Chinese small manufacturers’ rising exports to Africa help offset plunging sales to US amid trade war
- Some exporters say a sharp uptick in exports to belt and road countries, particularly in Africa, has helped offset declining demand in the US
- Sales are being supported by cheap lending to foreign buyers by Chinese banks and improved transport links, exporters say
Growing optimism is spreading among some small Chinese manufacturers in sectors ranging from car parts to textiles, as a spike in exports to countries involved in the Belt and Road Initiative is starting to offset a portion of lost demand from the United States due to the trade war.
“Take the textile industry as an example, many export-oriented factories in Zhejiang that I know have doubled or even tripled their orders to the African market this year,” said Steve Xie, a textile exporter from the Chinese manufacturing hub, whose own business has seen a 40 per cent increase in orders.
“Every textile factory in Haining and Yiwu city is talking because there have been a particularly large number of African buyers placing orders this year. The increase in orders from Nigeria and Ethiopia is huge.”
Africa in particular has emerged as a fast growing market for Chinese goods, thanks in part to easy access to loans from Chinese banks. While orders from European and American buyers are often of higher value, companies were making up for it with quantity, Xie said.
“We were once very worried about the impact of the US trade war on our exports,” the businessman said. “Now, although orders on the whole cannot be said to be completely balanced [with pre-trade war levels], the belt and road market, including the African market, can make up … up to about 70 per cent.”
China-US trade was worth 2.75 trillion yuan (US$390.9 billion) over the same period, down 10.3 per cent, accounting for about 12 per cent of China’s total trade value.
The effects of the tariff battle, coupled with domestic headwinds, are weighing on the Chinese economy, which is growing at its slowest pace in nearly three decades.
Still, many exporters like Jason Ding, who purchases car parts in bulk from factories in Dongguan city and ships them mainly to East Africa, have a new-found optimism because of growing sales to belt and road countries.
“Because we are targeting the African market, we luckily avoided the impact of weak domestic demand and the trade war,” said the 36-year-old Ding who started his business in 2017. “In addition, our profits are benefiting from the yuan’s depreciation.”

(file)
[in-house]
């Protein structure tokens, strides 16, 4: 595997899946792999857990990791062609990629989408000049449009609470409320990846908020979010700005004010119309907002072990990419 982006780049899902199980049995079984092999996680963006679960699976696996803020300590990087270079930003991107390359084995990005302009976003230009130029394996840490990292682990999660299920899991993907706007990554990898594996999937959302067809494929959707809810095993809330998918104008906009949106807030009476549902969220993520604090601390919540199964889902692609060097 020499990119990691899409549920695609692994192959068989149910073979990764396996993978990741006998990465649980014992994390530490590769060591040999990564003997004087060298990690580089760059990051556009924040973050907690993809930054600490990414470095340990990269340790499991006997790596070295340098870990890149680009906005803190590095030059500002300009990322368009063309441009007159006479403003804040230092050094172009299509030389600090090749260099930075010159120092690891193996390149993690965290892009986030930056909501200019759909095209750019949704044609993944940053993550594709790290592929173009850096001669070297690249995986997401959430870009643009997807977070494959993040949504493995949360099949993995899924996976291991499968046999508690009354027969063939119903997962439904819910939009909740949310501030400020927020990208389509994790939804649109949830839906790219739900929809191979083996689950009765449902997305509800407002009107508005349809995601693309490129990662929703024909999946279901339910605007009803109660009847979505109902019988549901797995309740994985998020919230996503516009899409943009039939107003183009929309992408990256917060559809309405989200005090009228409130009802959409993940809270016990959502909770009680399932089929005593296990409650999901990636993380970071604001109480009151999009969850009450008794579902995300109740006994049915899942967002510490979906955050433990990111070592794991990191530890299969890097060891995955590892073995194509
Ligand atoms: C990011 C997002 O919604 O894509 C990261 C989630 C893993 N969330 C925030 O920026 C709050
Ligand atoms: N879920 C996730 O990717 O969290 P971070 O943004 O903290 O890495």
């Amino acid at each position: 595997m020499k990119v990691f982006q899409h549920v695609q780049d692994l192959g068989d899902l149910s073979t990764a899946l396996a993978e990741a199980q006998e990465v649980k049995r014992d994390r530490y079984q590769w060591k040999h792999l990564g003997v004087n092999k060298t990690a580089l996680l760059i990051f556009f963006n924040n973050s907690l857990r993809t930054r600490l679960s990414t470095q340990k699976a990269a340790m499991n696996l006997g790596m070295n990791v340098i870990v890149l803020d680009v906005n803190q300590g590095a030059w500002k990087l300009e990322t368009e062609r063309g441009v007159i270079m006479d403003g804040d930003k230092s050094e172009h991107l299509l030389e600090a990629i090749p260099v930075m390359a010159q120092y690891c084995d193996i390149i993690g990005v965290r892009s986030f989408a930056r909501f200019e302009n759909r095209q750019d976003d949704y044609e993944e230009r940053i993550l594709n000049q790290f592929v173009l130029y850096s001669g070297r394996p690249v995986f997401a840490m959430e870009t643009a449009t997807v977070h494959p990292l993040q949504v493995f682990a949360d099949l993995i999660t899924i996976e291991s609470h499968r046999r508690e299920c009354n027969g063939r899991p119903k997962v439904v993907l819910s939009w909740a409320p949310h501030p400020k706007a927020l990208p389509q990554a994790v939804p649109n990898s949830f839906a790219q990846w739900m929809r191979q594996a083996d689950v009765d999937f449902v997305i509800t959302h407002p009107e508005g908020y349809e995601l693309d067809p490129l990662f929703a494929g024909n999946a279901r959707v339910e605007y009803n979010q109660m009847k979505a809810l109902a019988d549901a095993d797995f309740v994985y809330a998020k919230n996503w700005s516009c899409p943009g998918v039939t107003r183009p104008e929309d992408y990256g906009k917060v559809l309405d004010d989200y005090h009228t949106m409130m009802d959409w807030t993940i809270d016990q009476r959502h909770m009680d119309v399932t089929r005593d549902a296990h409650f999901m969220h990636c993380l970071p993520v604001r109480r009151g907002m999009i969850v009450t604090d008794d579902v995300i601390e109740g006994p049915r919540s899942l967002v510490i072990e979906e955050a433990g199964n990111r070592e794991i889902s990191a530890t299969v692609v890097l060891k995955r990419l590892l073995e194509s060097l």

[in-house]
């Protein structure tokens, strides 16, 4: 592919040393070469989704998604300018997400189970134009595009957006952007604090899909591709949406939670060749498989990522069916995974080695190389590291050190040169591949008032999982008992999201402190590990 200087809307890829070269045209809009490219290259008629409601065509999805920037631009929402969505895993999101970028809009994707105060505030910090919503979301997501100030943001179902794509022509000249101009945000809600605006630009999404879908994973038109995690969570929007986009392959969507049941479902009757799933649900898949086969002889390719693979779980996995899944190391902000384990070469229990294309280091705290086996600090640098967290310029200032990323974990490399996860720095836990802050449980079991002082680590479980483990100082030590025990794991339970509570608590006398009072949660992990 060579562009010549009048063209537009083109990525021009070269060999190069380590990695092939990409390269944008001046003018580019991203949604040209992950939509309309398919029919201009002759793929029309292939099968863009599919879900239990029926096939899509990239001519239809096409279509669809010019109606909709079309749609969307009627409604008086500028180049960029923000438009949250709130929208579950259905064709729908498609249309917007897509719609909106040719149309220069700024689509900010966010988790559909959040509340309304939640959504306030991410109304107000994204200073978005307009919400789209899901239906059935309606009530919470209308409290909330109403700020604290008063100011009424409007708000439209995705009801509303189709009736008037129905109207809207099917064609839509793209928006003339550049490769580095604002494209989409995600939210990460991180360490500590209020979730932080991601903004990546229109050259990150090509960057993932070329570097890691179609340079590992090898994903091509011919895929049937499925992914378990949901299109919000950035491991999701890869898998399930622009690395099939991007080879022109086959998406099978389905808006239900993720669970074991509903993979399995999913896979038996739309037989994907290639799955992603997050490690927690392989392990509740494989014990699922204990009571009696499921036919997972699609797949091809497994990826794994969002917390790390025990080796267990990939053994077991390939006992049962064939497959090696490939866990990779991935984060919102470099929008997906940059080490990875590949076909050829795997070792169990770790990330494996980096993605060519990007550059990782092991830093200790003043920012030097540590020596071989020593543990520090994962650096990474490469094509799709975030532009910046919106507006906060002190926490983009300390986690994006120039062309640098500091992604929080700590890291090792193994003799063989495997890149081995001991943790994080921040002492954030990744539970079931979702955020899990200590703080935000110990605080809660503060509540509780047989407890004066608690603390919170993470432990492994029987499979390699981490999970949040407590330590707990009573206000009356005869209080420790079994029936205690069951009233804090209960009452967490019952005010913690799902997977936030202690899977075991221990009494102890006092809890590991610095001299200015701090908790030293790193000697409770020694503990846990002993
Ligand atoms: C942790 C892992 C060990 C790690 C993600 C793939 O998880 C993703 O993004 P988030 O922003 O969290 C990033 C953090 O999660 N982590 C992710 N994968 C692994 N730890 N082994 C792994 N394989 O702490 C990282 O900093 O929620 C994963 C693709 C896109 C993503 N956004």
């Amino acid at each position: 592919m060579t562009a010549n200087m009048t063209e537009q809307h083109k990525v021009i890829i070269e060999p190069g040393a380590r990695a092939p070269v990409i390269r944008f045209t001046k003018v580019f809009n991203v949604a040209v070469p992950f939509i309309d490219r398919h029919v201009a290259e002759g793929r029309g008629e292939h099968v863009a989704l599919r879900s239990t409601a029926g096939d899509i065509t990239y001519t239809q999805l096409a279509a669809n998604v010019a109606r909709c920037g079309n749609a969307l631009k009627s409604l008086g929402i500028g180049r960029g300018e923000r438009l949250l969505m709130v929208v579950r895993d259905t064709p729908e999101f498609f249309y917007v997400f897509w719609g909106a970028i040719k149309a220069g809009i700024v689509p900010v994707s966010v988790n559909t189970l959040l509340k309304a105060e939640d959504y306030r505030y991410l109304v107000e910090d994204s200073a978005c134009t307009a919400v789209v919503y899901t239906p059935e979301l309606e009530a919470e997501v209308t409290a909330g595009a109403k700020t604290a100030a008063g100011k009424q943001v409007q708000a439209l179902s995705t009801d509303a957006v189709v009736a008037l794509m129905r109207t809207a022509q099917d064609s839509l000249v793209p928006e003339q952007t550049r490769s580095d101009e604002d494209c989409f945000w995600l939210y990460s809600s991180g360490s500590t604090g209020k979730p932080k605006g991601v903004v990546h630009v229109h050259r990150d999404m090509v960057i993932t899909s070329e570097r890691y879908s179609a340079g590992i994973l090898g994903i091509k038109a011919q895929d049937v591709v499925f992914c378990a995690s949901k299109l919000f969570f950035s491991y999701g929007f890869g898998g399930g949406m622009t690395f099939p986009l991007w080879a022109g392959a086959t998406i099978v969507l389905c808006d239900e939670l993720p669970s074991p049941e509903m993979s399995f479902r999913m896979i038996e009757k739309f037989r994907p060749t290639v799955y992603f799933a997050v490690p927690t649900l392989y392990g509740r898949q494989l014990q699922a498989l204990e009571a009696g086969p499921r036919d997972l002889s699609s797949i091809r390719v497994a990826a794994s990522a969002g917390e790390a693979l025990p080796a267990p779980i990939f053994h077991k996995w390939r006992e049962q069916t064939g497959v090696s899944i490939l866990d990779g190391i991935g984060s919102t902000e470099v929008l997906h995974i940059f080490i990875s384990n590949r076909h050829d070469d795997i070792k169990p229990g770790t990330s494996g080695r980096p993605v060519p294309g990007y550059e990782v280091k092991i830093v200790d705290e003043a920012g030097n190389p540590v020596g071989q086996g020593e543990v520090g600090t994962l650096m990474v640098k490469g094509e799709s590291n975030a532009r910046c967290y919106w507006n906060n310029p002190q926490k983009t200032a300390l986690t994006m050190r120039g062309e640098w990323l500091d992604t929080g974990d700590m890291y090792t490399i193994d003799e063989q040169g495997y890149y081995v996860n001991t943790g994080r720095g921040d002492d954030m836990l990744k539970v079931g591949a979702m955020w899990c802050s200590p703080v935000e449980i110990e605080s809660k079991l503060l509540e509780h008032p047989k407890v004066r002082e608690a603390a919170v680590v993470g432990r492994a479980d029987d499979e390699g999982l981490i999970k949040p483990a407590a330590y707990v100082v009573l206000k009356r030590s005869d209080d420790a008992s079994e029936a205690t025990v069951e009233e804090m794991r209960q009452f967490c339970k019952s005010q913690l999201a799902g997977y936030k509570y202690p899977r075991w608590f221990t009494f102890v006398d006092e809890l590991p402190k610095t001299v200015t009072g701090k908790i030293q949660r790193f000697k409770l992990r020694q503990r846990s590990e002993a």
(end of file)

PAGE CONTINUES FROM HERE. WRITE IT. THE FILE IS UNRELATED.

The company now has seven Chinese employees and 30 African employees. Between January and November this year, the company’s sales increased by 30 per cent to about 50 million yuan (US$7.1 million), and Ding conservatively estimates they will rise another 30 per cent next year. Last month, he expanded the size of their warehouse in Guangzhou from 500 to 2,000 square metres (21,528 sq ft).
Another car part exporter, Wang Wei, said: “Now everyone is rushing to the belt and road market to cushion the decline in both the domestic and US markets due to the high cost of [US trade] tariffs and sharply weaker domestic consumption power.”
In 2014, amid China’s booming car sales market and rapidly rising logistics and transport industry, Wang and her husband invested 300 million yuan (US$42 million) to establish Beststone, a recycled tire factory in Dongguan.
Sales totalled 120 million yuan (US$17 million) in 2016 – 99 per cent of which came from the mainland Chinese market. But in 2017 domestic demand began to shrink amid oversupply and sales slipped to 103 million yuan (US$14.6 million), and further again last year, Wang said.
Increased sales to belt and road countries saved the firm, she added.
“Since May last year, we rushed to several developing countries to participate in exhibitions and contacted agents,” Wang said. “Our tires were sold in many countries in Africa, Southeast Asia and the Middle East.
“They do not have the capacity to produce tires and are now very friendly with China. So in just six months, we exported 40,000 tires.”
One key to rising sales in belt and road nations was cheap loans being offered by Chinese banks and financial institutes, said Xie, the textile exporter.
“Now, as long as they import goods from China, even small and middle-sized African merchants can easily borrow money from Chinese banks, like the China Development Bank,” Xie said. “That means for buyers purchasing Chinese goods, the risk is so low.
“They used to buy only one container a month, but now they can buy triple the amount in a month and then go back to Africa to sell with low capital risk.”
China’s large-scale infrastructure investment in Africa has also helped business, cutting the cost of shipping to the continent from 80,000 yuan (US$11,300) per container to about 26,000 yuan (US$3,600), Ding said.
But despite the growing trade ties, China needs to be alert to financial risks that could hinder trade with belt and road markets in the future, according to Liu Kaiming, head of the Shenzhen-based Institute of Contemporary Observation, which monitors working conditions and performance among hundreds of Chinese contract manufacturers.
“We need to understand that trade is sustainable only if these developing countries have healthy economic growth and domestic consumer power.” he said.
He added China’s rising debt burden could also bring uncertainty, undermining its ability to support such trade links in the future.